Ghana’s patients who are suffering from acute pain, for instance after surgical procedures, or with chronic conditions, from low back pain, Osteoarthritis, or cancer, accident victims, people with terminal illness and many more may soon not be able to find anything to soothe their pain if Tramadol is scheduled internationally.
Some UN member states like Egypt are requesting the Expert Committee on Drug Dependence of the World Health Organisation to recommend adding Tramadol to the list of internationally controlled substances.
For patients in Ghana who suffer from serious conditions, be this neuropathic pain, osteoarthritis, or who are coming out of surgery, have been in accidents or even stung by a scorpion this is painful news. All they will be able to get from their doctors and pharmacies is paracetamol.
Owing to the widely reported use of Tramadol among recreational users, the government is thinking of introducing tougher controls on the dispensing of the drug.
But experience shows that once a medicine is internationally controlled it simply becomes no longer available. Some officials may argue that there is a system in place to make it available but the reality is that the system is not working. Morphine, for example, is an internationally controlled substance that is used for managing extreme pain.
Ghana imported 4kgs of morphine, that is 0.11 mg for every Ghanaian. The UK, by contrast, provided 22 grams for each citizen. As a member of the Pharmaceutical Council explains, the impediments to import and distribution are considered. So pharmacies and health care practitioners switch to other medications, even when these are less efficacious.
What does that mean for pain patients?
It means that getting prescriptions for a strong, effective medication will take longer, and finding a pharmacy that stocks it becomes harder. They are then more likely to buy these informally, from hawkers or on the market. But now the risk is that these medications are falsified and adulterated.
Moreover, the price will be much higher than what it is now. The most alarming prospect is that patients who buy Tramadol will be committing an offence and could be arrested. So the prospects are suffer your pain or run the risk of arrest. In either case, the price for being ill will be much higher.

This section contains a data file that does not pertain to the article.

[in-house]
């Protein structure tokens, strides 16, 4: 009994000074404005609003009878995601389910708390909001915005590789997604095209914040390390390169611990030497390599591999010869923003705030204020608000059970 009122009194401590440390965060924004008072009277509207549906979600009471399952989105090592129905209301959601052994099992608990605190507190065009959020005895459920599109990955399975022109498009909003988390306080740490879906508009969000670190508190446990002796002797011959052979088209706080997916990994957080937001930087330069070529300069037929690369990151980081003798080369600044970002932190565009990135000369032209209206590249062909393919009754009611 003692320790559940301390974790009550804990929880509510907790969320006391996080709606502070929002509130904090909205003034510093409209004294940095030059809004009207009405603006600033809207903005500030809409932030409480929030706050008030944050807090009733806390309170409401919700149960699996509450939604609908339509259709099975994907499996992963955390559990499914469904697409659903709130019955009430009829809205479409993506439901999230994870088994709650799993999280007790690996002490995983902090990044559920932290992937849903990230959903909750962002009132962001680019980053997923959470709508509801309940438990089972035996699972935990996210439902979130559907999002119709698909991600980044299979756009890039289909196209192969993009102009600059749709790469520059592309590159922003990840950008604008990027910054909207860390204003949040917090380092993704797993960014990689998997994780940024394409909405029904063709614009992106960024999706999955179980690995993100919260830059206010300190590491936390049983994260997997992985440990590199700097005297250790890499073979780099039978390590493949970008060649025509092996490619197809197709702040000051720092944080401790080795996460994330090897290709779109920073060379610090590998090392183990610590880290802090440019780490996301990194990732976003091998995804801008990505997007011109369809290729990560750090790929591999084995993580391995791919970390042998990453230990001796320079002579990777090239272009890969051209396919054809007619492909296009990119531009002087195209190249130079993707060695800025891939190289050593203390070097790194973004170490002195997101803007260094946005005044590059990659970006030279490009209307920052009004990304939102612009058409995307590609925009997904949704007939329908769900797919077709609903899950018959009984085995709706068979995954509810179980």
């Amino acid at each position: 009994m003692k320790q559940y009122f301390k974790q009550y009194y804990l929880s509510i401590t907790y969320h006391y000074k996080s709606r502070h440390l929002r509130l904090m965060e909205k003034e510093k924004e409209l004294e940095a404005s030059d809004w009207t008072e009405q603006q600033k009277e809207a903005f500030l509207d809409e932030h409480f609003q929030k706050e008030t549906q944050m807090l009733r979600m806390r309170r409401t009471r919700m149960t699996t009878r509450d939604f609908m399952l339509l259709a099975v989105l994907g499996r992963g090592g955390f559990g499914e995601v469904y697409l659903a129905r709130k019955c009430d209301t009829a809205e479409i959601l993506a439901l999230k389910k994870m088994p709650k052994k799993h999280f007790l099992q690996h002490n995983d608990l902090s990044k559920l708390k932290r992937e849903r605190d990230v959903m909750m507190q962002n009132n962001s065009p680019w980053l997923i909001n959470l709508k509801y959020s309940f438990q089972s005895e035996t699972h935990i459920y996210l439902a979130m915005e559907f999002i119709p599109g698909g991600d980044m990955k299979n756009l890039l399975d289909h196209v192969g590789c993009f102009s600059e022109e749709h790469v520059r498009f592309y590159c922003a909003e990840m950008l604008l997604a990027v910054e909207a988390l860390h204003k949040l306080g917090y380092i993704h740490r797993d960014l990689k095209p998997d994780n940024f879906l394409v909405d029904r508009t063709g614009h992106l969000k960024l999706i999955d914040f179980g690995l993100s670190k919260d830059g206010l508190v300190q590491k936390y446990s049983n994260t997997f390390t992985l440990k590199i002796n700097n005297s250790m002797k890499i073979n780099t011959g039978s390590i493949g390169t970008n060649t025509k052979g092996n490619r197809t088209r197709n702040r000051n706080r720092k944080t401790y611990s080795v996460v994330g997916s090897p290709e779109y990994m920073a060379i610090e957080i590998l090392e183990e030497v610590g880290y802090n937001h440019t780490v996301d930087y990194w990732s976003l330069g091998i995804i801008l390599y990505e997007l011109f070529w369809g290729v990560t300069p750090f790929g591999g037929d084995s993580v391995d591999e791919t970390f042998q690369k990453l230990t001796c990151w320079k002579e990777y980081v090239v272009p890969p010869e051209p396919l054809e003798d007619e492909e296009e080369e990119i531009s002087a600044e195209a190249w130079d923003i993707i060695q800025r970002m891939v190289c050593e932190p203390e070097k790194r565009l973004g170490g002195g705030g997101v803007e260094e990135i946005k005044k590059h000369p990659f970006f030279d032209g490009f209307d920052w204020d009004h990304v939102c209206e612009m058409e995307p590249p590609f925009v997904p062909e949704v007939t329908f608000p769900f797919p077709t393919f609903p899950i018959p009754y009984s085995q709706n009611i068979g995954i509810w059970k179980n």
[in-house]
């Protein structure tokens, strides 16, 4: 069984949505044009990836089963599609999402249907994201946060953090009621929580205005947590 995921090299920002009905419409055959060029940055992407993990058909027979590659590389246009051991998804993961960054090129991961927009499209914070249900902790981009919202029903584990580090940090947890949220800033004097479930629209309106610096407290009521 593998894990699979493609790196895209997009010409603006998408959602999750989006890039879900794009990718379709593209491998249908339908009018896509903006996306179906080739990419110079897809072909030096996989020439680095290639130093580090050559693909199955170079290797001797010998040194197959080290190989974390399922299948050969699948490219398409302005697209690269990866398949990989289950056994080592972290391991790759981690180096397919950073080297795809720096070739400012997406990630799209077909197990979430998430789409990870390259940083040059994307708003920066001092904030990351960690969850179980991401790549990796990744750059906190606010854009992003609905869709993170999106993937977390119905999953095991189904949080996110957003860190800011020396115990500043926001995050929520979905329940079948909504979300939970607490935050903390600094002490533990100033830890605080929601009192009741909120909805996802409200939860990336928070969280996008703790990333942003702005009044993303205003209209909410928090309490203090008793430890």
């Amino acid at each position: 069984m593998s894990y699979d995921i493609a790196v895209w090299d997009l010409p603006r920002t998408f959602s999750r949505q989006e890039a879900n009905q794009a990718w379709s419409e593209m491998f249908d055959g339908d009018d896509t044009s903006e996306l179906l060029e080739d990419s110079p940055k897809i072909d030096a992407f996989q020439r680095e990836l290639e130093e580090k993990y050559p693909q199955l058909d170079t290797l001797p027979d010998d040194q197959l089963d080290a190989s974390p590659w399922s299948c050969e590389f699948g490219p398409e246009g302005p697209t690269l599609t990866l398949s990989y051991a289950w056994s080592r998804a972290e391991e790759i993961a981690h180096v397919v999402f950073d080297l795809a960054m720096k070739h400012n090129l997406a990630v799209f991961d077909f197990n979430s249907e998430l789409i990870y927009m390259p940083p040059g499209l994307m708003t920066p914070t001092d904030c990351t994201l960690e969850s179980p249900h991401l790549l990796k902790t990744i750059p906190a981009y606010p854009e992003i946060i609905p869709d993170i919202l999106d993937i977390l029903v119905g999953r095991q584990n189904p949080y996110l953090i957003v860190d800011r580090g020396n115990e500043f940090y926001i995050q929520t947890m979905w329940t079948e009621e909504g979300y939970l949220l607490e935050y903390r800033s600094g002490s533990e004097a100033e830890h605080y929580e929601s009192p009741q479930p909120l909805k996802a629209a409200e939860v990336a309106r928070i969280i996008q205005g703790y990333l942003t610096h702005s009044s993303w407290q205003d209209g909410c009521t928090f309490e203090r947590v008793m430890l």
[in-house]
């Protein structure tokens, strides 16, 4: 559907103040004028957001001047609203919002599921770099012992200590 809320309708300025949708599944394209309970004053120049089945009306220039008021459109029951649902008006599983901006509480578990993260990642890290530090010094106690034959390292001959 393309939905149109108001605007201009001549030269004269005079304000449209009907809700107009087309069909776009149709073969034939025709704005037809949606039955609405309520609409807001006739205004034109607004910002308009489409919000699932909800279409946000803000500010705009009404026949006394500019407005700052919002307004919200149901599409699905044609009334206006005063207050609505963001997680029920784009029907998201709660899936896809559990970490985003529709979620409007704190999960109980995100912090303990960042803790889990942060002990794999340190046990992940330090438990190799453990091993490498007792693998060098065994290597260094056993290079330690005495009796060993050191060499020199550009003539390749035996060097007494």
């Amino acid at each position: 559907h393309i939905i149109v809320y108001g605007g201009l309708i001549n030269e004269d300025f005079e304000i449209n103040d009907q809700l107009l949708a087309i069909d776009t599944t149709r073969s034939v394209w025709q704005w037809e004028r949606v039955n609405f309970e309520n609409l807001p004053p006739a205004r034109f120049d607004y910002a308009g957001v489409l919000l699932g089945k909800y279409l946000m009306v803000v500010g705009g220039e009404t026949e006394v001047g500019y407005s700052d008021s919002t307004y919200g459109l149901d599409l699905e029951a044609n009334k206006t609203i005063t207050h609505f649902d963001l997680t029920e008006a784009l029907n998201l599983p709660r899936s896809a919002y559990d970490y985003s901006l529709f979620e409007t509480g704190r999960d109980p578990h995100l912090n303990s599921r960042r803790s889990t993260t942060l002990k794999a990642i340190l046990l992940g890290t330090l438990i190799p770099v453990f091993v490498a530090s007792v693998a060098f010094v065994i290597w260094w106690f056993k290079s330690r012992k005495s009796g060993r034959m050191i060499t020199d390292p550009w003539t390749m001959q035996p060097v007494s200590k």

Yet, these control measures impact only on the trade through legal channels, not the illegal ones. It would have little effect on the trade in powerful and falsified Tramadol tablets because that trade already is illegal. But one of the rarely considered consequences of such a decision would be to make it very difficult for genuine patients to access.
According to Reverend Dennis Sena of the Pharmaceutical Society of Ghana, people who do not live in close vicinity to a hospital will find their access to Tramadol much more difficult and are likely to resort to the black market or illegal sources for their supply.
This is critical because Tramadol is the only stage two medication with a good safety profile that is available for pain management. Without it, patients would have to resort to the far less potent paracetamol or Non-Steroid Anti-Inflammatory Drugs, with often severe side effects.
According to Dr. Yorke, Chairman of the Ghana Medical Association, the international control “will lead to scarcity outside of hospitals. There will be a lot of paperwork for pharmacies, prices will go up and doctors will simply resort to less effective medications.”
It is now evident that medications that are scheduled under the international drug conventions become very difficult to access for people in need. At the moment, for example, morphine and pethidine are only available at a few hospitals in Ghana, and only around 14% of people around the world who need palliative care currently receive it.
As a signatory to the international conventions, Ghana would become obligated to prohibit Tramadol at the national level. Increasing control will add to the barriers, as doctors are disinclined to prescribe and pharmacies see no incentives to stock. Patients will be left to suffer their pain or resort to the illicit market.
Speaking to Mr. Francis Torkornoo, Executive Secretary of Narcotics Control Board, in expressing his personal views, stated that international scheduling is the wrong approach to address the Tramadol issue in the country.
He proposed instead a more balanced way forward: “The Food and Drugs Authority should allocate quotas for local manufacturers and importers, designate one single point of entry for importation of Tramadol and increase funding for demand reduction strategies such as education and sensitization.”
Now, there are many entry points for falsified Tramadol and other counterfeit medications. Ghana borders are porous and law enforcement has other priorities.
It is time for a reassessment of our priorities. Falsified medicines, according to the World Health Organisation, are responsible for up to 100,000 deaths annually on the continent.
It is time for this issue to be taken seriously and control efforts be moved away from the ‘war on drugs’ approach to psychoactive drugs – while greater attention also needs to be given to providing support and treatment to people who use drugs, including licit and illicit Tramadol.
Civil society, however, recommends the following measures should be taken in addressing the Tramadol and other control medicines in the Country:
– Tighten national restrictions on trade in falsified medicines, combating international trade in falsified medicines; by tightening our porous borders
– Enforce the current/ existing laws on dispensing and stocking of prescription drugs only.
– Outreach education/ Sensitisation to affected communities especially the youth who are the most affected
– Traffickers of unauthorised doses or falsified medicines should be punished